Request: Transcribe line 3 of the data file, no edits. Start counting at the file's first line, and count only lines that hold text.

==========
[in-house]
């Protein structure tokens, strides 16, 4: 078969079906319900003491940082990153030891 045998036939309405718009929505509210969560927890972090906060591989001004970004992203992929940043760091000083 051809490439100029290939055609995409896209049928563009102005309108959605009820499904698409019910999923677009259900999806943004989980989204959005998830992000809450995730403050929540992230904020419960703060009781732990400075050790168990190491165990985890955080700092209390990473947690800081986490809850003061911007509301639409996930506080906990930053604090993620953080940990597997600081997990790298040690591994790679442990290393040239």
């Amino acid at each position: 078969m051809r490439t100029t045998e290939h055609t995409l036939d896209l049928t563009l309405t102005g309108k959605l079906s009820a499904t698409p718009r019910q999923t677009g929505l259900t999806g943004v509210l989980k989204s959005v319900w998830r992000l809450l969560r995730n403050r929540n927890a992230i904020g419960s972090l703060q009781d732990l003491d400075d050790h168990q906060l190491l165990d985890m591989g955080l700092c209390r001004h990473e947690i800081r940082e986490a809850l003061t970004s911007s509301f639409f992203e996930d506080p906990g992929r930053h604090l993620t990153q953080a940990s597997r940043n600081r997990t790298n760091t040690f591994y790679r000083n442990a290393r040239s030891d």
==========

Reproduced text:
């Amino acid at each position: 078969m051809r490439t100029t045998e290939h055609t995409l036939d896209l049928t563009l309405t102005g309108k959605l079906s009820a499904t698409p718009r019910q999923t677009g929505l259900t999806g943004v509210l989980k989204s959005v319900w998830r992000l809450l969560r995730n403050r929540n927890a992230i904020g419960s972090l703060q009781d732990l003491d400075d050790h168990q906060l190491l165990d985890m591989g955080l700092c209390r001004h990473e947690i800081r940082e986490a809850l003061t970004s911007s509301f639409f992203e996930d506080p906990g992929r930053h604090l993620t990153q953080a940990s597997r940043n600081r997990t790298n760091t040690f591994y790679r000083n442990a290393r040239s030891d």